The European Union’s Committee for Medicinal Products for Human Use (CHMP) has delivered a positive opinion for Herzuma (CT-P6), a trastuzumab (Herceptin) biosimilar, for the treatment of patients with HER2-positive early breast cancer, metastatic breast cancer, or metastatic gastric cancer.
The CHMP’s opinion will now go to the European Commission (EC) for final review.
South Korea-based Celltrion, developer of the monoclonal antibody, announced the CHMP’s decision in a press release.
“By providing more treatment options, biosimilars open more opportunities for greater affordability and improve access to wider use of biotherapeutics,” said Woo Sung Kee, CEO of Celltrion, said in a statement. “Herzuma could become a cost-effective alternative to biologics for treatment of breast cancer and gastric cancer, since biologics, which cost much more than conventional anticancer drugs, place undue financial burden on patients and the general healthcare system.”
Lancet Oncology published results from a randomized, double-blind, active-controlled, phase III equivalence trial evaluating Herzuma for safety and efficacy compared with trastuzumab in June. Investigators recruited adult women with stage I–IIIa operable HER2-positive breast cancer from 112 medical facilities in 23 countries from August 2014 to May 2016.
Patients were randomly assigned patients to neoadjuvant Herzuma (n = 271) or reference trastuzumab (n = 278). Patients were treated in 3-week cycles for up to 24 weeks with 8 mg/kg Herzuma on day 1 of cycle 1 and 6 mg/kg on day 1 of cycles 2 to 8. Treatment also included 75 mg/m2 neoadjuvant docetaxel on day 1 of cycles 1 to4, along with fluorouracil, epirubicin, and cyclophosphamide (FEC) on day 1 of cycles 5 to 8.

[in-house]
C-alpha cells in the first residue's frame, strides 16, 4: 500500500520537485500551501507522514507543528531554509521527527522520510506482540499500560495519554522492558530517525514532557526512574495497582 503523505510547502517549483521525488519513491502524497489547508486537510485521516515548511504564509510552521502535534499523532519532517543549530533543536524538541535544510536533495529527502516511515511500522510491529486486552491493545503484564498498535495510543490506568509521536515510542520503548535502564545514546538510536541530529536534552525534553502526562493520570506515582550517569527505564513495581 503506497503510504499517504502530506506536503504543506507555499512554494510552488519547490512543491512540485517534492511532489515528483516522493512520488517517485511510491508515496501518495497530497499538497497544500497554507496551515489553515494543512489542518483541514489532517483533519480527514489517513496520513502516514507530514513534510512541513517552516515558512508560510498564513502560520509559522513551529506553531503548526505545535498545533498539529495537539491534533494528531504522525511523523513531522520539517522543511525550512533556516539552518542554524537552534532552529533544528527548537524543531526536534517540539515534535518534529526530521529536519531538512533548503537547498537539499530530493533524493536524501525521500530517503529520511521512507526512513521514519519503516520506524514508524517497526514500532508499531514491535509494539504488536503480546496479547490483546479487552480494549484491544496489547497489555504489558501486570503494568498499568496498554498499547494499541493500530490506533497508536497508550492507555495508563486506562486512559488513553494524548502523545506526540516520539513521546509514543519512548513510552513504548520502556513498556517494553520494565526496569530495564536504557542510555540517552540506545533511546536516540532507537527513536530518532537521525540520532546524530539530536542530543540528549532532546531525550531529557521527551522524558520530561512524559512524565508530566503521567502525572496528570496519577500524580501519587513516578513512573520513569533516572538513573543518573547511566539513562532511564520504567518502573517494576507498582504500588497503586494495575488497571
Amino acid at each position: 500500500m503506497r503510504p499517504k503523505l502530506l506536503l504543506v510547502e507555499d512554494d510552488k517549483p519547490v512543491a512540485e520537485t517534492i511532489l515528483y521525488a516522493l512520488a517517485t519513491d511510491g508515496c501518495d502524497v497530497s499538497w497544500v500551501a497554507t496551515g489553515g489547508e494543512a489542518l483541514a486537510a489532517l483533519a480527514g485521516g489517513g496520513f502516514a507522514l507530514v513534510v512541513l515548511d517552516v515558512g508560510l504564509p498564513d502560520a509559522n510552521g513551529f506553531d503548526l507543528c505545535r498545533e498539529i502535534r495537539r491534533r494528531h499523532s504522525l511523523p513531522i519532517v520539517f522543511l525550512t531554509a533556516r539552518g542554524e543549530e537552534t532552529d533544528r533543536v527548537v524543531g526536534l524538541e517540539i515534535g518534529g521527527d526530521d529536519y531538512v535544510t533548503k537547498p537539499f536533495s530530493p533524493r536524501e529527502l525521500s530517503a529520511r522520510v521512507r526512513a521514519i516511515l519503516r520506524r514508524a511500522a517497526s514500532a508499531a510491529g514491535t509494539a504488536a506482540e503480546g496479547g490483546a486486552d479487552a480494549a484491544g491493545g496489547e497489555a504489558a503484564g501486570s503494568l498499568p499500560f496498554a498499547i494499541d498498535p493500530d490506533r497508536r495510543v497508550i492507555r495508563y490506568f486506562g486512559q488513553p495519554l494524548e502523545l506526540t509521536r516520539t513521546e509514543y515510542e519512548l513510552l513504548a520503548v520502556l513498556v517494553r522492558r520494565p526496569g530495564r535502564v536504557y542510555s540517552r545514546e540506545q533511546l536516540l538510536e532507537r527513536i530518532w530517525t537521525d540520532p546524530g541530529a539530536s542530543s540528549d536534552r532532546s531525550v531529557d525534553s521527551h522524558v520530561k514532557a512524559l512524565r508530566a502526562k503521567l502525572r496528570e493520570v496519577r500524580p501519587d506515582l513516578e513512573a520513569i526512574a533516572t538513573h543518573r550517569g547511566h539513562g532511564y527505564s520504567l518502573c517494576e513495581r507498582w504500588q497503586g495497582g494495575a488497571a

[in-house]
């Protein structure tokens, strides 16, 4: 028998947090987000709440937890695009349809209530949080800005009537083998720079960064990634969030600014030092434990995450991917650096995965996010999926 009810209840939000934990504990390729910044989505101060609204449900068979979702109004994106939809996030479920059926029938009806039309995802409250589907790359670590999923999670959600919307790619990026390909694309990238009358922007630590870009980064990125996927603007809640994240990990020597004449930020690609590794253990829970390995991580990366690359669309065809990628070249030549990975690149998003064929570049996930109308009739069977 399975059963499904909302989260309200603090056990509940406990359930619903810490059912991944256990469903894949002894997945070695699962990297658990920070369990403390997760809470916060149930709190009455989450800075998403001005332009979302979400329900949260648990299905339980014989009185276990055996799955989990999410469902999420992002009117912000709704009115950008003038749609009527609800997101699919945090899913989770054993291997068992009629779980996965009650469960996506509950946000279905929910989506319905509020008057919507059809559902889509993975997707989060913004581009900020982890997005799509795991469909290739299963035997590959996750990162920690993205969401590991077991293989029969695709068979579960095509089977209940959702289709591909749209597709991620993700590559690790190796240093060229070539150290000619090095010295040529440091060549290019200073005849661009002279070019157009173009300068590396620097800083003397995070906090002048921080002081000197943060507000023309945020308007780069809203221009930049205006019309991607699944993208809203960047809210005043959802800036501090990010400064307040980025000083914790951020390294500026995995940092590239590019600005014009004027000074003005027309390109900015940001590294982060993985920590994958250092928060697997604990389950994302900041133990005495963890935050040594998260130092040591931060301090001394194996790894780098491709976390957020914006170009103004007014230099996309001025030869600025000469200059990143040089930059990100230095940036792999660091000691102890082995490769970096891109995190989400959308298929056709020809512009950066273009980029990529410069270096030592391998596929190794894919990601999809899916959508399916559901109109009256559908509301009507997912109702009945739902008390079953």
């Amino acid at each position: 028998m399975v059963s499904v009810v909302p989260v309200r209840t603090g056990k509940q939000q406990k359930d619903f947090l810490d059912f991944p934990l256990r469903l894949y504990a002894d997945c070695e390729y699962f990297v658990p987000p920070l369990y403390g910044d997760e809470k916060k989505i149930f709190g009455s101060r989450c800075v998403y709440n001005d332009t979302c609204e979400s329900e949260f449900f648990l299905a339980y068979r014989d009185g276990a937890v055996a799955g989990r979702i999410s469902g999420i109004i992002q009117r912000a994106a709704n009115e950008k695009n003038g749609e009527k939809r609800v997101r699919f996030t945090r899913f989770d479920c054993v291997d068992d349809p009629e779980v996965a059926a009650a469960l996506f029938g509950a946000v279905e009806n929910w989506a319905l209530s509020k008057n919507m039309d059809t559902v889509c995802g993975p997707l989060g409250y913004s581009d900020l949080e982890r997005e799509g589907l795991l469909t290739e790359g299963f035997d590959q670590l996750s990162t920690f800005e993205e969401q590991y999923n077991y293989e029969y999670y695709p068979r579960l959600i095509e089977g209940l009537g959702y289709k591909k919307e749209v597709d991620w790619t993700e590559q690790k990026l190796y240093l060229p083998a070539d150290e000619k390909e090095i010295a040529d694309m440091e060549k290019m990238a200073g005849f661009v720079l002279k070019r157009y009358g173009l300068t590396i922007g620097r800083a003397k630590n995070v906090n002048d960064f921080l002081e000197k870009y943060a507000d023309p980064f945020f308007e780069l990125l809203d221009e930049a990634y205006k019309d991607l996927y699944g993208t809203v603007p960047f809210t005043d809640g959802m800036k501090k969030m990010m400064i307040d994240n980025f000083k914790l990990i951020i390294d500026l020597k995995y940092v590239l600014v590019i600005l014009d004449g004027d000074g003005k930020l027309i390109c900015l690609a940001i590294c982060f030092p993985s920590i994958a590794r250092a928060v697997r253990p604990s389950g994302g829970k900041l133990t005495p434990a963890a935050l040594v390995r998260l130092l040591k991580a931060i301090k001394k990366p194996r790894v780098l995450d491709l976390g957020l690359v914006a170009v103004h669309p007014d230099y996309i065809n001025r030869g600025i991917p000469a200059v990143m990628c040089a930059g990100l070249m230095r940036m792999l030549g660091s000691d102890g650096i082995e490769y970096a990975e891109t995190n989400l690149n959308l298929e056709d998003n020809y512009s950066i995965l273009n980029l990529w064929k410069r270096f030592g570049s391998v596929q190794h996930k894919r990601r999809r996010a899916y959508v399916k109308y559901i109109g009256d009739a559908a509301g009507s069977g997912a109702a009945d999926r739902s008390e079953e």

The per protocol population included 248 patients in the Herzuma group and 256 in the trastuzumab group. Baseline characteristics were similar between the 2 groups. Randomization was stratified by clinical stage, receptor status, and country, and used permuted blocks.
Rates of pathologic complete response (pCR) were similar between the treatment arms in the intent-to-treat (ITT) population; 46.8% for Herzuma and 50.4% for trastuzumab. The estimated difference in pCR proportion between the 2 groups was –0.04 (95% CI, –0.12 to 0.05). Investigators said the 95% CI was entirely within the prespecified equivalence margin of ±0.15.
The estimated risk ratio for the pCR proportion in the per population was 0.93 (95% CI 0.78–1.11). As in the ITT population, the confidence interval entirely within the prespecified equivalence margin of 0.74 to 1.35.
Among patients who were HR-positive in the per protocol population, 40% of patients showed a pCR in the Herzuma group compared with 41% trastuzumab group. Among patients who were HR-negative, 58% of patients assigned to Herzuma showed a pCR compared with 64% in the trastuzumab group.
Investigators observed no notable differences in PK endpoints between groups at any cycle in the neoadjuvant period. In cycle 1, mean reference trastuzumab Cmax
was 186.43 μg/mL (coefficient of variation, 37.06%) in the CT-P6 group versus 178.57 μg/mL (coefficient of variation, 31.01%) in the trastuzumab group. Cmax
remained stable and similar between the two groups throughout cycles 2 to 8. Cycle 1 mean reference trastuzumab Ctrough
values were 18.92 μg/mL (coefficient of variation, 121.58%) versus 18.91 μg/mL (112.65%), remaining stable and similar between the two groups throughout cycles 2 to 8.
The percentage of patients reporting treatment-emergent adverse events (TEAEs) was 94% in the Herzuma group versus 95% with trastuzumab. The most frequent TEAEs in the Herzuma group (≥5%) were alopecia (8%), nausea (6%), neutropenia (5%), infusion-related reactions (5%), and diarrhea (5%). By comparison, the most common TEAEs in the trastuzumab group were alopecia (9%), neutropenia (9%), nausea (7%), anemia (6%), infusion-related reactions (5%), and diarrhea (4%).
Six percent of patients in the Herzuma group experienced grade ≥3 TEAEs versus 8% in the trastuzumab group.
Investigators observed TEAEs due to heart failure in 2% of patients in the Herzuma group and 1% of the trastuzumab group. Of these patients, only 1 patient in the trastuzumab group was withdrew from the study.
Stebbing J, Baranau Y, Baryas V, et al. CT-P6 compared with reference trastuzumab for HER2-positive breast cancer: a randomised, double-blind, active-controlled, phase 3 equivalence trial. Lancet Oncol. 2017; 18: 917-928. doi: 10.1016/S1470-2045(17)30434-5.